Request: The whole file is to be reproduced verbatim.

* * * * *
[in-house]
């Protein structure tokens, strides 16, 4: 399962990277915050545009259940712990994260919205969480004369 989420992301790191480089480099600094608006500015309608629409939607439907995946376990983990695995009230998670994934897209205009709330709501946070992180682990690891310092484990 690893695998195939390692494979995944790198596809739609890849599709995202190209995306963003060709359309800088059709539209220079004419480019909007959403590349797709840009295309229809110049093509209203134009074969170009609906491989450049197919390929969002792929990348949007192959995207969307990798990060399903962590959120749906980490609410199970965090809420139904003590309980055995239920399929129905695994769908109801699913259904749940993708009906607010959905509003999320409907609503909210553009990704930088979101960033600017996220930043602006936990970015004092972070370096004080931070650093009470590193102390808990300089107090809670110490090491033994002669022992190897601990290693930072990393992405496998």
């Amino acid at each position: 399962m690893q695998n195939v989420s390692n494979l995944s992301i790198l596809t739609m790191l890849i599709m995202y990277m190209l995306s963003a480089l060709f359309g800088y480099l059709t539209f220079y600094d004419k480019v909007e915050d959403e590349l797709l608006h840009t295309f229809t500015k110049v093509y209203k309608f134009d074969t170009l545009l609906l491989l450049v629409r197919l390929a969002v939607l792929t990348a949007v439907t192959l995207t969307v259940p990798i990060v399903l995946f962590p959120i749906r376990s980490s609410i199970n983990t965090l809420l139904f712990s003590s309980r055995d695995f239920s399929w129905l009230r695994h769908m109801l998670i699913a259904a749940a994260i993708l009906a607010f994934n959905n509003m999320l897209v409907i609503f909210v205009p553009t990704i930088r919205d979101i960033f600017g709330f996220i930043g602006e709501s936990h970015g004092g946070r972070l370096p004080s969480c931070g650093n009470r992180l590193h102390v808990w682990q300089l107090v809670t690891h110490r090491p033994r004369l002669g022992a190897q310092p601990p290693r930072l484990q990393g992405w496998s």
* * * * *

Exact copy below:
[in-house]
């Protein structure tokens, strides 16, 4: 399962990277915050545009259940712990994260919205969480004369 989420992301790191480089480099600094608006500015309608629409939607439907995946376990983990695995009230998670994934897209205009709330709501946070992180682990690891310092484990 690893695998195939390692494979995944790198596809739609890849599709995202190209995306963003060709359309800088059709539209220079004419480019909007959403590349797709840009295309229809110049093509209203134009074969170009609906491989450049197919390929969002792929990348949007192959995207969307990798990060399903962590959120749906980490609410199970965090809420139904003590309980055995239920399929129905695994769908109801699913259904749940993708009906607010959905509003999320409907609503909210553009990704930088979101960033600017996220930043602006936990970015004092972070370096004080931070650093009470590193102390808990300089107090809670110490090491033994002669022992190897601990290693930072990393992405496998």
């Amino acid at each position: 399962m690893q695998n195939v989420s390692n494979l995944s992301i790198l596809t739609m790191l890849i599709m995202y990277m190209l995306s963003a480089l060709f359309g800088y480099l059709t539209f220079y600094d004419k480019v909007e915050d959403e590349l797709l608006h840009t295309f229809t500015k110049v093509y209203k309608f134009d074969t170009l545009l609906l491989l450049v629409r197919l390929a969002v939607l792929t990348a949007v439907t192959l995207t969307v259940p990798i990060v399903l995946f962590p959120i749906r376990s980490s609410i199970n983990t965090l809420l139904f712990s003590s309980r055995d695995f239920s399929w129905l009230r695994h769908m109801l998670i699913a259904a749940a994260i993708l009906a607010f994934n959905n509003m999320l897209v409907i609503f909210v205009p553009t990704i930088r919205d979101i960033f600017g709330f996220i930043g602006e709501s936990h970015g004092g946070r972070l370096p004080s969480c931070g650093n009470r992180l590193h102390v808990w682990q300089l107090v809670t690891h110490r090491p033994r004369l002669g022992a190897q310092p601990p290693r930072l484990q990393g992405w496998s």